The Benefits of Emu Oil

What You Need to Know About Emu Oil

Emu oil is a natural product made from the refined fat of the emu (a large bird native to Australia). Rich in fatty acids (including omega-3 fatty acids), emu oil has long been used in aboriginal medicine for treating skin conditions. Proponents claim that personal-care products and supplements containing emu oil offer a variety of anti-aging and anti-inflammatory benefits.

Uses for Emu Oil Supplements

Emu oil supplements are touted as a natural treatment for a number of health conditions, including:

1) Skin

When applied to the skin, creams and lotions containing emu oil are said to slow the aging process, promote healing of wounds and burns, and treat skin conditions like acne, eczema, psoriasis, and rashes.

2) Hair

Some proponents claim that emu oil can promote hair growth, as well as aid in hair care by increasing fullness, adding shine, and eliminating split ends. Emu oil is also said to treat dandruff.

3) Other Health Conditions

Proponents of emu oil claim that it can help with the following:

In addition, proponents suggest that emu oil supplements can boost the immune system, stimulate circulation, enhance heart health, and relieve muscle tension.

Benefits of Emu Oil

To date, there is very little scientific evidence that emu oil can improve health, skin, or hair.

The available data on emu oil's effects come from a small number of animal-based studies. Here's a look at some findings from this research:

1) Burns

In tests on rats, the authors of a 2005 study from the Academic Journal of the First Medical College of PLA found that applying emu oil to burn wounds helped reduce inflammation and speed up healing.

2) Wounds

Lotions containing emu oil may promote wound healing, a 1998 study from Plastic and Reconstructive Surgery suggests. For the study, researchers applied a mixture of emu oil, vitamin E, and an unidentified botanical oil to the skin of rats that had undergone surgery. Results revealed that emu oil helped reduce inflammation and improve healing without producing side effects.

3) Digestive Health

Taking emu oil orally may help treat mucositis, according to preliminary research published in the British Journal of Nutrition in 2010. (Mucositis is a serious disorder marked by inflammation of the mucous membranes lining the digestive tract, which sometimes occurs as a side effect of chemotherapy.) Looking at a group of rats recovering from chemotherapy, scientists found that animals fed emu oil experienced a decrease in inflammation in the intestinal tract. However, it's not known whether emu oil might have the same effect on humans. It's also important to note that little is known about the safety of consuming emu oil.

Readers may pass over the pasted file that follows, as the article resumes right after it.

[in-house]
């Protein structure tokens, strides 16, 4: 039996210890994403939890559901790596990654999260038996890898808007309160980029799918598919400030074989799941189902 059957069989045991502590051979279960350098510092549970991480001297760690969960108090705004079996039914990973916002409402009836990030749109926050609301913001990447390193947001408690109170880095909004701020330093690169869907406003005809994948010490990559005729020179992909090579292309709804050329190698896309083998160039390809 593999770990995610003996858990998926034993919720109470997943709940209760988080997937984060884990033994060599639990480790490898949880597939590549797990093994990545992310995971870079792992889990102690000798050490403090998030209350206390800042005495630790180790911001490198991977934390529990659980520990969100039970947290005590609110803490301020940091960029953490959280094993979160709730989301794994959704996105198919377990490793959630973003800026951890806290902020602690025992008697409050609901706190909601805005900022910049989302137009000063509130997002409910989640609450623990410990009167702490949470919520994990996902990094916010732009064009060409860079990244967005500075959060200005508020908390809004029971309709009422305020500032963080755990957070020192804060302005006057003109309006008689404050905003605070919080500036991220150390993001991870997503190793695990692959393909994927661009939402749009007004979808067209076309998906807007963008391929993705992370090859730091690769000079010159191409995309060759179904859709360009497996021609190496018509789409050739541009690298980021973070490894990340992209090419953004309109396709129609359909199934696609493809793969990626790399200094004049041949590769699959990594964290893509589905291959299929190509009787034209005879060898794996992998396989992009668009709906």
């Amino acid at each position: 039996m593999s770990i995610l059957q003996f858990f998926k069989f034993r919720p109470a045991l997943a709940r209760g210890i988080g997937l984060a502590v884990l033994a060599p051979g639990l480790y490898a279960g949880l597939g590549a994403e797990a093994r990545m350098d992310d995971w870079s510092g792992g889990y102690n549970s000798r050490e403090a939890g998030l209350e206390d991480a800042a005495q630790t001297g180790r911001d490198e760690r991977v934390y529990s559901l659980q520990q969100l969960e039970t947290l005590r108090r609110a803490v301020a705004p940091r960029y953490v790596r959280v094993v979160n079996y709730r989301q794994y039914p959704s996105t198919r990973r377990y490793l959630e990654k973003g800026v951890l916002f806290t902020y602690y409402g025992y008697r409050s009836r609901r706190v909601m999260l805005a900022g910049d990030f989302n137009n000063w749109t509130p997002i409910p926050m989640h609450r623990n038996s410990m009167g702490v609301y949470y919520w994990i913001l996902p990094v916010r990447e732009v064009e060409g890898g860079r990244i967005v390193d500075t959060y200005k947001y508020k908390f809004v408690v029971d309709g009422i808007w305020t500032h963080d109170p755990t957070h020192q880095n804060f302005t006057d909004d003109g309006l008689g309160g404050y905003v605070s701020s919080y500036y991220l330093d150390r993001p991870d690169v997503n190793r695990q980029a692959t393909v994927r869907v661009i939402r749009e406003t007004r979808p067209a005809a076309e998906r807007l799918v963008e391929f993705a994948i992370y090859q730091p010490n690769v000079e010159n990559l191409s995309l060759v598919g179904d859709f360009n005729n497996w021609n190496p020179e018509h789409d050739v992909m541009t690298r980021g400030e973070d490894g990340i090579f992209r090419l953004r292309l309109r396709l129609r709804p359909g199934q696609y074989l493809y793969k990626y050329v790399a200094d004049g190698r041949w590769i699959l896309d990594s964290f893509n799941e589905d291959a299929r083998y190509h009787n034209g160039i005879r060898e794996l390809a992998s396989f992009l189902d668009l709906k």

Where to Find It

Emu oil is used as an ingredient in several types of personal-care products, including creams, lotions, shampoos, conditioners, soaps, and massage oils. Emu oil is also available in capsules. In addition, you can purchase pure emu oil that contains no added ingredients.

Widely available on the Internet, emu oil products are also found in some natural health stores and drugstores.

Using Emu Oil for Health

Due to the lack of supporting research, use of emu oil cannot be recommended for treatment or prevention of any health condition. Supplements haven't been tested for safety and due to the fact that dietary supplements are largely unregulated, the content of some products may differ from what is specified on the product label. Also keep in mind that the safety of supplements in pregnant women, nursing mothers, children, and those with medical conditions or who are taking medications has not been established. You can get tips on using supplements here, but if you're considering the use of emu oil, talk with your primary care provider first. Self-treating a condition and avoiding or delaying standard care may have serious consequences.


Lindsay RJ, Geier MS, Yazbeck R, Butler RN, Howarth GS. "Orally administered emu oil decreases acute inflammation and alters selected small intestinal parameters in a rat model of mucositis." Br J Nutr. 2010 Aug;104(4):513-9.

Politis MJ, Dmytrowich A. "Promotion of second intention wound healing by emu oil lotion: comparative results with furasin, polysporin, and cortisone." Plast Reconstr Surg. 1998 Dec;102(7):2404-7.

Qiu XW, Wang JH, Fang XW, Gong ZY, Li ZQ, Yi ZH. "Anti-inflammatory activity and healing-promoting effects of topical application of emu oil on wound in scalded rats." Di Yi Jun Yi Da Xue Xue Bao. 2005 Apr;25(4):407-10.

Disclaimer: The information contained on this site is intended for educational purposes only and is not a substitute for advice, diagnosis or treatment by a licensed physician. It is not meant to cover all possible precautions, drug interactions, circumstances or adverse effects. You should seek prompt medical care for any health issues and consult your doctor before using alternative medicine or making a change to your regimen.

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